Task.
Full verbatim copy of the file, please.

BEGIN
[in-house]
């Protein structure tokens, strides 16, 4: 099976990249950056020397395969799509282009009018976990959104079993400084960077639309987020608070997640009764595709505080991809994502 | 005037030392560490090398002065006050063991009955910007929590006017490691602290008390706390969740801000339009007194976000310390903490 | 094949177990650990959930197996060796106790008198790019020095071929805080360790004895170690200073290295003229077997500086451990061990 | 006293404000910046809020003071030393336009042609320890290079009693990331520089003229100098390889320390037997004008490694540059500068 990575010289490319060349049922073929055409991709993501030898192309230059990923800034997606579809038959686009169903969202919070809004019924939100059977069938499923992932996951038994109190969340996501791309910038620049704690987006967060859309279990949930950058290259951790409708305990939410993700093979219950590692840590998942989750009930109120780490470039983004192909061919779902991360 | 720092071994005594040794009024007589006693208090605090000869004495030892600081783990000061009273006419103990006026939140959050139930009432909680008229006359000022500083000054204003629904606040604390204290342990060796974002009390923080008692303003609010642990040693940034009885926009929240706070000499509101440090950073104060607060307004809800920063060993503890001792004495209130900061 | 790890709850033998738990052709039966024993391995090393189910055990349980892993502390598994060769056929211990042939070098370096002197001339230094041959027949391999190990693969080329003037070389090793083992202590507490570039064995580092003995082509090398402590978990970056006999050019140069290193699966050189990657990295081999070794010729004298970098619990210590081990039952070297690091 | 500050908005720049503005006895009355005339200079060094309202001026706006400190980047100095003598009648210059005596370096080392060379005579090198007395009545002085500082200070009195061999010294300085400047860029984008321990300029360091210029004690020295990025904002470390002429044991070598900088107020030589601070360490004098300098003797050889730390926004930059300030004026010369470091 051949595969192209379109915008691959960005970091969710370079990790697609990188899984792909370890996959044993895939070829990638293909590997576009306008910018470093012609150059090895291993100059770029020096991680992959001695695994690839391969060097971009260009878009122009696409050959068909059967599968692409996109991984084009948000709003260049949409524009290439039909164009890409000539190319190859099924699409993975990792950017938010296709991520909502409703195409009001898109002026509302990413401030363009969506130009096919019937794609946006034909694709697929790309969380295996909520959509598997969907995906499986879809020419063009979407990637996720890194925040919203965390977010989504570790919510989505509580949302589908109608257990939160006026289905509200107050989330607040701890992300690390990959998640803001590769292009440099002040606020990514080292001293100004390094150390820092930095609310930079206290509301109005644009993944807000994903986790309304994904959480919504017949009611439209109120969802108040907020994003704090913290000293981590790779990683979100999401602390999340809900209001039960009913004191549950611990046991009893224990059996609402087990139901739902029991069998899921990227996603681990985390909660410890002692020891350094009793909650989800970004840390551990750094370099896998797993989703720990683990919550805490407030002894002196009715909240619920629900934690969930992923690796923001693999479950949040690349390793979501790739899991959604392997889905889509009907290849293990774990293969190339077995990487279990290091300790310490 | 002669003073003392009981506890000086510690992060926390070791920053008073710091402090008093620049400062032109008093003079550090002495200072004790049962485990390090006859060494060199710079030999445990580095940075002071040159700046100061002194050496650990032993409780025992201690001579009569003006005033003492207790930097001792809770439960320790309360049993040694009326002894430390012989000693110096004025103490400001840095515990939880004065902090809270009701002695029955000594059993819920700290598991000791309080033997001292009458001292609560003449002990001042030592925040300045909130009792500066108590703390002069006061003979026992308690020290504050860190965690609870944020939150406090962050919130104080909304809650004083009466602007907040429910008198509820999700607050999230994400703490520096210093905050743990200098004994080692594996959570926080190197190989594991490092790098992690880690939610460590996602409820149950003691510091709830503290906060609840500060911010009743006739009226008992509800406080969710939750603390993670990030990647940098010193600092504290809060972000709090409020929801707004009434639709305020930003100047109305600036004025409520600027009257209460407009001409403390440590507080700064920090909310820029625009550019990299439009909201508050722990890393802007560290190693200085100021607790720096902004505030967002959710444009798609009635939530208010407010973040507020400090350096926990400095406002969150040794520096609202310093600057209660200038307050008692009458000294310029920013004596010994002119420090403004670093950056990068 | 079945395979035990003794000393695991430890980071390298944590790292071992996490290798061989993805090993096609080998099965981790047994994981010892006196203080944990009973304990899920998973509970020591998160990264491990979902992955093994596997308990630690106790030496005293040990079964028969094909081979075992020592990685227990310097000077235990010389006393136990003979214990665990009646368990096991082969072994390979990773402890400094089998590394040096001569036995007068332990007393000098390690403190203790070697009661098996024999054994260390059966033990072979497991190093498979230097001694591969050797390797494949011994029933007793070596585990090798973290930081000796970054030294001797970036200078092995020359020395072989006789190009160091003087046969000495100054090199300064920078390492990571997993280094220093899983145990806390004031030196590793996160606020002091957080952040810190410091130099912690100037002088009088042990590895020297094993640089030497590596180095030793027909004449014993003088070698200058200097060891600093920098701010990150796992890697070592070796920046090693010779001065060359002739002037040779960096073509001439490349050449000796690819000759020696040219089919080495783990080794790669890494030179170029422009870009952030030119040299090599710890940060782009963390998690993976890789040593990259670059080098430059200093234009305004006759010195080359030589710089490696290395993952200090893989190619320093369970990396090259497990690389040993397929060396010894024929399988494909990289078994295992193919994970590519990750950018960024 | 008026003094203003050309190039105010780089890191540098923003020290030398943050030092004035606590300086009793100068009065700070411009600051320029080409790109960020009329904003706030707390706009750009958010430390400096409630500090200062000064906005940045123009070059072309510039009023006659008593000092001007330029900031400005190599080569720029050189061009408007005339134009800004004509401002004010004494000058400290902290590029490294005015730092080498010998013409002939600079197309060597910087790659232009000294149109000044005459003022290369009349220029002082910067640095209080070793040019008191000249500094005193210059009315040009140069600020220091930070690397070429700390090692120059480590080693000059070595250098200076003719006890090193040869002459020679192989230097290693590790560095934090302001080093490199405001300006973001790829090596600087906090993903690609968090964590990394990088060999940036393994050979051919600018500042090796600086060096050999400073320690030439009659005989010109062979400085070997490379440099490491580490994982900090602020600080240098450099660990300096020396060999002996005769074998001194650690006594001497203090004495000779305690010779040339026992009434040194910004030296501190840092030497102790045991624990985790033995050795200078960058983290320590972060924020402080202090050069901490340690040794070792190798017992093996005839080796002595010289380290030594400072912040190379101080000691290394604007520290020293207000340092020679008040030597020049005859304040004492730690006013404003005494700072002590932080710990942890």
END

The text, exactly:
[in-house]
């Protein structure tokens, strides 16, 4: 099976990249950056020397395969799509282009009018976990959104079993400084960077639309987020608070997640009764595709505080991809994502 | 005037030392560490090398002065006050063991009955910007929590006017490691602290008390706390969740801000339009007194976000310390903490 | 094949177990650990959930197996060796106790008198790019020095071929805080360790004895170690200073290295003229077997500086451990061990 | 006293404000910046809020003071030393336009042609320890290079009693990331520089003229100098390889320390037997004008490694540059500068 990575010289490319060349049922073929055409991709993501030898192309230059990923800034997606579809038959686009169903969202919070809004019924939100059977069938499923992932996951038994109190969340996501791309910038620049704690987006967060859309279990949930950058290259951790409708305990939410993700093979219950590692840590998942989750009930109120780490470039983004192909061919779902991360 | 720092071994005594040794009024007589006693208090605090000869004495030892600081783990000061009273006419103990006026939140959050139930009432909680008229006359000022500083000054204003629904606040604390204290342990060796974002009390923080008692303003609010642990040693940034009885926009929240706070000499509101440090950073104060607060307004809800920063060993503890001792004495209130900061 | 790890709850033998738990052709039966024993391995090393189910055990349980892993502390598994060769056929211990042939070098370096002197001339230094041959027949391999190990693969080329003037070389090793083992202590507490570039064995580092003995082509090398402590978990970056006999050019140069290193699966050189990657990295081999070794010729004298970098619990210590081990039952070297690091 | 500050908005720049503005006895009355005339200079060094309202001026706006400190980047100095003598009648210059005596370096080392060379005579090198007395009545002085500082200070009195061999010294300085400047860029984008321990300029360091210029004690020295990025904002470390002429044991070598900088107020030589601070360490004098300098003797050889730390926004930059300030004026010369470091 051949595969192209379109915008691959960005970091969710370079990790697609990188899984792909370890996959044993895939070829990638293909590997576009306008910018470093012609150059090895291993100059770029020096991680992959001695695994690839391969060097971009260009878009122009696409050959068909059967599968692409996109991984084009948000709003260049949409524009290439039909164009890409000539190319190859099924699409993975990792950017938010296709991520909502409703195409009001898109002026509302990413401030363009969506130009096919019937794609946006034909694709697929790309969380295996909520959509598997969907995906499986879809020419063009979407990637996720890194925040919203965390977010989504570790919510989505509580949302589908109608257990939160006026289905509200107050989330607040701890992300690390990959998640803001590769292009440099002040606020990514080292001293100004390094150390820092930095609310930079206290509301109005644009993944807000994903986790309304994904959480919504017949009611439209109120969802108040907020994003704090913290000293981590790779990683979100999401602390999340809900209001039960009913004191549950611990046991009893224990059996609402087990139901739902029991069998899921990227996603681990985390909660410890002692020891350094009793909650989800970004840390551990750094370099896998797993989703720990683990919550805490407030002894002196009715909240619920629900934690969930992923690796923001693999479950949040690349390793979501790739899991959604392997889905889509009907290849293990774990293969190339077995990487279990290091300790310490 | 002669003073003392009981506890000086510690992060926390070791920053008073710091402090008093620049400062032109008093003079550090002495200072004790049962485990390090006859060494060199710079030999445990580095940075002071040159700046100061002194050496650990032993409780025992201690001579009569003006005033003492207790930097001792809770439960320790309360049993040694009326002894430390012989000693110096004025103490400001840095515990939880004065902090809270009701002695029955000594059993819920700290598991000791309080033997001292009458001292609560003449002990001042030592925040300045909130009792500066108590703390002069006061003979026992308690020290504050860190965690609870944020939150406090962050919130104080909304809650004083009466602007907040429910008198509820999700607050999230994400703490520096210093905050743990200098004994080692594996959570926080190197190989594991490092790098992690880690939610460590996602409820149950003691510091709830503290906060609840500060911010009743006739009226008992509800406080969710939750603390993670990030990647940098010193600092504290809060972000709090409020929801707004009434639709305020930003100047109305600036004025409520600027009257209460407009001409403390440590507080700064920090909310820029625009550019990299439009909201508050722990890393802007560290190693200085100021607790720096902004505030967002959710444009798609009635939530208010407010973040507020400090350096926990400095406002969150040794520096609202310093600057209660200038307050008692009458000294310029920013004596010994002119420090403004670093950056990068 | 079945395979035990003794000393695991430890980071390298944590790292071992996490290798061989993805090993096609080998099965981790047994994981010892006196203080944990009973304990899920998973509970020591998160990264491990979902992955093994596997308990630690106790030496005293040990079964028969094909081979075992020592990685227990310097000077235990010389006393136990003979214990665990009646368990096991082969072994390979990773402890400094089998590394040096001569036995007068332990007393000098390690403190203790070697009661098996024999054994260390059966033990072979497991190093498979230097001694591969050797390797494949011994029933007793070596585990090798973290930081000796970054030294001797970036200078092995020359020395072989006789190009160091003087046969000495100054090199300064920078390492990571997993280094220093899983145990806390004031030196590793996160606020002091957080952040810190410091130099912690100037002088009088042990590895020297094993640089030497590596180095030793027909004449014993003088070698200058200097060891600093920098701010990150796992890697070592070796920046090693010779001065060359002739002037040779960096073509001439490349050449000796690819000759020696040219089919080495783990080794790669890494030179170029422009870009952030030119040299090599710890940060782009963390998690993976890789040593990259670059080098430059200093234009305004006759010195080359030589710089490696290395993952200090893989190619320093369970990396090259497990690389040993397929060396010894024929399988494909990289078994295992193919994970590519990750950018960024 | 008026003094203003050309190039105010780089890191540098923003020290030398943050030092004035606590300086009793100068009065700070411009600051320029080409790109960020009329904003706030707390706009750009958010430390400096409630500090200062000064906005940045123009070059072309510039009023006659008593000092001007330029900031400005190599080569720029050189061009408007005339134009800004004509401002004010004494000058400290902290590029490294005015730092080498010998013409002939600079197309060597910087790659232009000294149109000044005459003022290369009349220029002082910067640095209080070793040019008191000249500094005193210059009315040009140069600020220091930070690397070429700390090692120059480590080693000059070595250098200076003719006890090193040869002459020679192989230097290693590790560095934090302001080093490199405001300006973001790829090596600087906090993903690609968090964590990394990088060999940036393994050979051919600018500042090796600086060096050999400073320690030439009659005989010109062979400085070997490379440099490491580490994982900090602020600080240098450099660990300096020396060999002996005769074998001194650690006594001497203090004495000779305690010779040339026992009434040194910004030296501190840092030497102790045991624990985790033995050795200078960058983290320590972060924020402080202090050069901490340690040794070792190798017992093996005839080796002595010289380290030594400072912040190379101080000691290394604007520290020293207000340092020679008040030597020049005859304040004492730690006013404003005494700072002590932080710990942890």